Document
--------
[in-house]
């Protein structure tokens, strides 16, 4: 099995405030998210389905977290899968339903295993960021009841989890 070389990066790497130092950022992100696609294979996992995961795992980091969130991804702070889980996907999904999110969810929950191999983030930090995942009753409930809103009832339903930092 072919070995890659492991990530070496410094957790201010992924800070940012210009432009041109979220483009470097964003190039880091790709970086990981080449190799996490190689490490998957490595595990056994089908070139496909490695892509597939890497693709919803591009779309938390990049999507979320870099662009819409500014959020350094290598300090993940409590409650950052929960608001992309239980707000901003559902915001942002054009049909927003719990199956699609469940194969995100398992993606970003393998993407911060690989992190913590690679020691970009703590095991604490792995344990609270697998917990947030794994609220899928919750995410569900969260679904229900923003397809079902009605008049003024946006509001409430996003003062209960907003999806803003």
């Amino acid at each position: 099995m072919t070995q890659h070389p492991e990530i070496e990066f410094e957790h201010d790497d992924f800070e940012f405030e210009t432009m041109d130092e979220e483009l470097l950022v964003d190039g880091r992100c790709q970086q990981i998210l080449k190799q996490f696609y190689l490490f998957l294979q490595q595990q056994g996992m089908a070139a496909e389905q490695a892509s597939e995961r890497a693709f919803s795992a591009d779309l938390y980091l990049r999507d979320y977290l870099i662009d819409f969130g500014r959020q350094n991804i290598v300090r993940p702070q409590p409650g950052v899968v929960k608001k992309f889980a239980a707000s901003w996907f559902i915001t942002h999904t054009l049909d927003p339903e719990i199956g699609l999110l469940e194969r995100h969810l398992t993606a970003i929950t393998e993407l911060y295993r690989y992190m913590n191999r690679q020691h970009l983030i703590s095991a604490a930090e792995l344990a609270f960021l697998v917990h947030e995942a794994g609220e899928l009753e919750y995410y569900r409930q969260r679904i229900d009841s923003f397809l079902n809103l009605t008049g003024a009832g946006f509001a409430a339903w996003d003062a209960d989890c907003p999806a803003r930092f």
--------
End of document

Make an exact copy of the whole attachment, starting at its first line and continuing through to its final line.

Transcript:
[in-house]
């Protein structure tokens, strides 16, 4: 099995405030998210389905977290899968339903295993960021009841989890 070389990066790497130092950022992100696609294979996992995961795992980091969130991804702070889980996907999904999110969810929950191999983030930090995942009753409930809103009832339903930092 072919070995890659492991990530070496410094957790201010992924800070940012210009432009041109979220483009470097964003190039880091790709970086990981080449190799996490190689490490998957490595595990056994089908070139496909490695892509597939890497693709919803591009779309938390990049999507979320870099662009819409500014959020350094290598300090993940409590409650950052929960608001992309239980707000901003559902915001942002054009049909927003719990199956699609469940194969995100398992993606970003393998993407911060690989992190913590690679020691970009703590095991604490792995344990609270697998917990947030794994609220899928919750995410569900969260679904229900923003397809079902009605008049003024946006509001409430996003003062209960907003999806803003």
């Amino acid at each position: 099995m072919t070995q890659h070389p492991e990530i070496e990066f410094e957790h201010d790497d992924f800070e940012f405030e210009t432009m041109d130092e979220e483009l470097l950022v964003d190039g880091r992100c790709q970086q990981i998210l080449k190799q996490f696609y190689l490490f998957l294979q490595q595990q056994g996992m089908a070139a496909e389905q490695a892509s597939e995961r890497a693709f919803s795992a591009d779309l938390y980091l990049r999507d979320y977290l870099i662009d819409f969130g500014r959020q350094n991804i290598v300090r993940p702070q409590p409650g950052v899968v929960k608001k992309f889980a239980a707000s901003w996907f559902i915001t942002h999904t054009l049909d927003p339903e719990i199956g699609l999110l469940e194969r995100h969810l398992t993606a970003i929950t393998e993407l911060y295993r690989y992190m913590n191999r690679q020691h970009l983030i703590s095991a604490a930090e792995l344990a609270f960021l697998v917990h947030e995942a794994g609220e899928l009753e919750y995410y569900r409930q969260r679904i229900d009841s923003f397809l079902n809103l009605t008049g003024a009832g946006f509001a409430a339903w996003d003062a209960d989890c907003p999806a803003r930092f």